|Me wearing a CGM.|
I think this goes in phases - sometimes I like to keep on track with my blood sugar, checking frequently, while other days I could care less if I knew what I was at 2pm, 4pm and 6pm. Of course it is important to check your blood sugar to make sure your insulin ratios are accurate and to make sure you're avoiding as many high/low blood sugars, but when does it become too much?
When I first got my insulin pump I was checking A LOT. By A LOT I mean, around 15 times a day. Of course my fingers were taking a beating and they could bleed on demand, but to me, I felt like I wanted optimal control and this I thought, meant over-checking.
Over-checking . . . I am not sure if that is exactly a true term to describe it, but I really do think that this is something that can happen. Of course the majority of us are under checking (the prescribed 4 times a day) but, out there, people are checking onwards of 15+ times. Their control must be great - but at what point has diabetes taken over.
We all know that diabetes is a 24/7 disease and just like a newborn baby it takes a lot of energy and time out of us, but there are ways to enjoy life with diabetes - of course. Compulsive checking isn't exactly ideal nor fun, especially for your fingers - but is it as easy as it seems to cut back a couple pricks?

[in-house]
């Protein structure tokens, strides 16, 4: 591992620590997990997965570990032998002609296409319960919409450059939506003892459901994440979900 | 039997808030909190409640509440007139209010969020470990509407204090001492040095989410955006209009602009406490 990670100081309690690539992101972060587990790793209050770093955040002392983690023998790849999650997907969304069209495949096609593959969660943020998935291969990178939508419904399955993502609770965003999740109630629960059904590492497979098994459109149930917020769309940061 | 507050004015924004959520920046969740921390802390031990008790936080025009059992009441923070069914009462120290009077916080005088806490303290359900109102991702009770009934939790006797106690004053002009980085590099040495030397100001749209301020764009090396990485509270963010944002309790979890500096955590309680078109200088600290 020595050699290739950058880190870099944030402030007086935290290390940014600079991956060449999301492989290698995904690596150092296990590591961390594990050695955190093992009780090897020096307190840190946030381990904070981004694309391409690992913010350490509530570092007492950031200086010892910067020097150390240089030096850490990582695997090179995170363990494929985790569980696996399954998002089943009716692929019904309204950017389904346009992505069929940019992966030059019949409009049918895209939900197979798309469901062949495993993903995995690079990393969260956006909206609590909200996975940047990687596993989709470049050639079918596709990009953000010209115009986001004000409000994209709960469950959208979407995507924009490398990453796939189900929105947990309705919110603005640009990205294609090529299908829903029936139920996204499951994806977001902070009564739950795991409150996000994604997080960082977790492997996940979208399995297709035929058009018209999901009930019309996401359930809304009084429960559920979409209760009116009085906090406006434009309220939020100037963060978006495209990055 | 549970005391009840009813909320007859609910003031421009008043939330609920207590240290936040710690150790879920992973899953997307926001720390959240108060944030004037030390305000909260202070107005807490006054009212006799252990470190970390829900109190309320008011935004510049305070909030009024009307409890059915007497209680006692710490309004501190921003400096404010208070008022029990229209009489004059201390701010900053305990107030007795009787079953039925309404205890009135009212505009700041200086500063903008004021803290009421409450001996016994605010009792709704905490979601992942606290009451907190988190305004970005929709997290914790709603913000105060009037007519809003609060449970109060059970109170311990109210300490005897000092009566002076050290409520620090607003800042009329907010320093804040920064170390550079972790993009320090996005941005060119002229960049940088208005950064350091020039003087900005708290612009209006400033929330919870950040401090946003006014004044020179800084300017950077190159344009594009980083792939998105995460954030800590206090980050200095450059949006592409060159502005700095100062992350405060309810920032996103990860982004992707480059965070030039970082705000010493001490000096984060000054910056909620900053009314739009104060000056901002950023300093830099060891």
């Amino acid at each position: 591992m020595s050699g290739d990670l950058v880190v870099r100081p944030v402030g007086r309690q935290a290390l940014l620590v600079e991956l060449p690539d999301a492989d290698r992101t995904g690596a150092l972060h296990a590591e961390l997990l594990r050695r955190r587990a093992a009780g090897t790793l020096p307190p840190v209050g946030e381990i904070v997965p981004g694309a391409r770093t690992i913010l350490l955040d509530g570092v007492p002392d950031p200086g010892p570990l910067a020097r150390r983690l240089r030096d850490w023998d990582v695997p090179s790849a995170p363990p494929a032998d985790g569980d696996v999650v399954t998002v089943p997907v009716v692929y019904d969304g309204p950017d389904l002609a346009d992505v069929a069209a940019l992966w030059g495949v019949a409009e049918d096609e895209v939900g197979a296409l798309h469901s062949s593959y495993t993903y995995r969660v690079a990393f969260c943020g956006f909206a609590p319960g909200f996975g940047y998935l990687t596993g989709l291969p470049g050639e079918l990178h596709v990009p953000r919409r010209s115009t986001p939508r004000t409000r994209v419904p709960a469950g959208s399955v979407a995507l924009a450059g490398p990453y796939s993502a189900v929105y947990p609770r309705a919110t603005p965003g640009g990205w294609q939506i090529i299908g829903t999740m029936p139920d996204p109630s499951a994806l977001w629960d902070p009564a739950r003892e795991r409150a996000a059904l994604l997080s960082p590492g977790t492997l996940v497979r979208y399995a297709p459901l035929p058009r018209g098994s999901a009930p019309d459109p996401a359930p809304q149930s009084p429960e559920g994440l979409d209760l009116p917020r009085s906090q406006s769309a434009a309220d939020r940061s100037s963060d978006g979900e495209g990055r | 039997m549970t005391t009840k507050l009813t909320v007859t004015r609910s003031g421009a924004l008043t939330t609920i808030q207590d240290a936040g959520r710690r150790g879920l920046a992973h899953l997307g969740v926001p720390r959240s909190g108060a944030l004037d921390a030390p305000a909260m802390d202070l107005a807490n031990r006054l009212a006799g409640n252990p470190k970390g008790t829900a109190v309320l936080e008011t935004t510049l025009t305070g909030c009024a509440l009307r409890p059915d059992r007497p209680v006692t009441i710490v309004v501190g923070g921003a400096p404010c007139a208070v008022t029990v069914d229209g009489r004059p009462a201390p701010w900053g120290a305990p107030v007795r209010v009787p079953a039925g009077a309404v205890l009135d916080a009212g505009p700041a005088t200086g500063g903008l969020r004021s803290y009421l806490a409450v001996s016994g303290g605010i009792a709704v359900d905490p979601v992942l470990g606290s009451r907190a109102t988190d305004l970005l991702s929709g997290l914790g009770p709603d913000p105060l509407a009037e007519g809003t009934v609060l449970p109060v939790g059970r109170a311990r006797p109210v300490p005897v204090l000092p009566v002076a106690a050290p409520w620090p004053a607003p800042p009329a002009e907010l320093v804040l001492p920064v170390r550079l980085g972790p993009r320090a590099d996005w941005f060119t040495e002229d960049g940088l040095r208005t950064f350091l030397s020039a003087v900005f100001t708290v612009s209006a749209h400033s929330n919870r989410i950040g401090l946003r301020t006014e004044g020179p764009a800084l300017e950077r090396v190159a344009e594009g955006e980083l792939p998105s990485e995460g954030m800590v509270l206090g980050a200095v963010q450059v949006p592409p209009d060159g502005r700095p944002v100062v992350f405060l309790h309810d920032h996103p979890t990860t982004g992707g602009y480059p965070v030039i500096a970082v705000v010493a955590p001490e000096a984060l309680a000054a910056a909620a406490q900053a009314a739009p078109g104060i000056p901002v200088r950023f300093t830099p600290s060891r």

After being on the pump and checking compulsively, my nurses told me to cut back. [Note now they are telling me to check more...] For me, I learned that even though I do not know my blood sugar always - my body is a pretty good indicator of where my numbers stand. Under 5 [90 mg/dl], I am a feeling a little loopy and weak, above 14 [252 mg/dl] I am feeling foggy and annoyed. It's different for everyone, but let's give ourselves some slack and let our bodies do some work at least...
Now, with CGM's (Continuous Glucose Monitoring) diabetics can allow the machine to check their blood sugar. Of course, we still have to prick our fingers - just not as often. As time goes on, I am sure the finger pricking will get better and more advanced. Soon - I hope, we will never have to see blood draw from our finger tips again.